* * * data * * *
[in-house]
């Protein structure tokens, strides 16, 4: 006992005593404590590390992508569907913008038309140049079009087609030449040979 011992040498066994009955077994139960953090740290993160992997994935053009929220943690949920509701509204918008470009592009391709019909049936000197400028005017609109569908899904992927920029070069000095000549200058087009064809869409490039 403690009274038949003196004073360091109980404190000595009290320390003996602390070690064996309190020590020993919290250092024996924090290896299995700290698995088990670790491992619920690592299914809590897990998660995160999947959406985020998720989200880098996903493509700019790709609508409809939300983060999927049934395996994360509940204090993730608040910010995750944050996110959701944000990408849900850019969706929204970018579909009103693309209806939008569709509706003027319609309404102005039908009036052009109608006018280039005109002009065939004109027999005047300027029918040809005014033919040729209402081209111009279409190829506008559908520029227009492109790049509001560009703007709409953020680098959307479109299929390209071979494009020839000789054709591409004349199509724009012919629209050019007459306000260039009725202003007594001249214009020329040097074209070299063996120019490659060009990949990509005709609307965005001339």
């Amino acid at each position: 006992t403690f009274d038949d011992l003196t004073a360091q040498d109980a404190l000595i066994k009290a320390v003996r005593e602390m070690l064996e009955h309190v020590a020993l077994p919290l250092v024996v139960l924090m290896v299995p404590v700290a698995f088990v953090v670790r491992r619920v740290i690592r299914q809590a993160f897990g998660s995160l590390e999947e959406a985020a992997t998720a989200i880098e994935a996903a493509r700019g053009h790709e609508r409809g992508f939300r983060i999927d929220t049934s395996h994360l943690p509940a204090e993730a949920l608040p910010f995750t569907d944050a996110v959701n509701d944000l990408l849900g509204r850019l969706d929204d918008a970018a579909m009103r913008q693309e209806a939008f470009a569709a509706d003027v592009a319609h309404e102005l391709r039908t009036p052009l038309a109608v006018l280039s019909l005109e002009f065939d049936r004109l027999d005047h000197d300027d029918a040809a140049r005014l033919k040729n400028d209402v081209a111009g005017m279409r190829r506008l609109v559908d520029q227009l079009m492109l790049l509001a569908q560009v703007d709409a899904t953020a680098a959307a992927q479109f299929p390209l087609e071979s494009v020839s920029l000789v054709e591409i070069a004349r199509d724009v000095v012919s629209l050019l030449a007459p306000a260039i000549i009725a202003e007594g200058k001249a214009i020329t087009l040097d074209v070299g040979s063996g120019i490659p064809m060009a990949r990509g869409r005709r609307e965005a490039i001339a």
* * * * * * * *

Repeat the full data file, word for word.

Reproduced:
[in-house]
């Protein structure tokens, strides 16, 4: 006992005593404590590390992508569907913008038309140049079009087609030449040979 011992040498066994009955077994139960953090740290993160992997994935053009929220943690949920509701509204918008470009592009391709019909049936000197400028005017609109569908899904992927920029070069000095000549200058087009064809869409490039 403690009274038949003196004073360091109980404190000595009290320390003996602390070690064996309190020590020993919290250092024996924090290896299995700290698995088990670790491992619920690592299914809590897990998660995160999947959406985020998720989200880098996903493509700019790709609508409809939300983060999927049934395996994360509940204090993730608040910010995750944050996110959701944000990408849900850019969706929204970018579909009103693309209806939008569709509706003027319609309404102005039908009036052009109608006018280039005109002009065939004109027999005047300027029918040809005014033919040729209402081209111009279409190829506008559908520029227009492109790049509001560009703007709409953020680098959307479109299929390209071979494009020839000789054709591409004349199509724009012919629209050019007459306000260039009725202003007594001249214009020329040097074209070299063996120019490659060009990949990509005709609307965005001339």
């Amino acid at each position: 006992t403690f009274d038949d011992l003196t004073a360091q040498d109980a404190l000595i066994k009290a320390v003996r005593e602390m070690l064996e009955h309190v020590a020993l077994p919290l250092v024996v139960l924090m290896v299995p404590v700290a698995f088990v953090v670790r491992r619920v740290i690592r299914q809590a993160f897990g998660s995160l590390e999947e959406a985020a992997t998720a989200i880098e994935a996903a493509r700019g053009h790709e609508r409809g992508f939300r983060i999927d929220t049934s395996h994360l943690p509940a204090e993730a949920l608040p910010f995750t569907d944050a996110v959701n509701d944000l990408l849900g509204r850019l969706d929204d918008a970018a579909m009103r913008q693309e209806a939008f470009a569709a509706d003027v592009a319609h309404e102005l391709r039908t009036p052009l038309a109608v006018l280039s019909l005109e002009f065939d049936r004109l027999d005047h000197d300027d029918a040809a140049r005014l033919k040729n400028d209402v081209a111009g005017m279409r190829r506008l609109v559908d520029q227009l079009m492109l790049l509001a569908q560009v703007d709409a899904t953020a680098a959307a992927q479109f299929p390209l087609e071979s494009v020839s920029l000789v054709e591409i070069a004349r199509d724009v000095v012919s629209l050019l030449a007459p306000a260039i000549i009725a202003e007594g200058k001249a214009i020329t087009l040097d074209v070299g040979s063996g120019i490659p064809m060009a990949r990509g869409r005709r609307e965005a490039i001339a």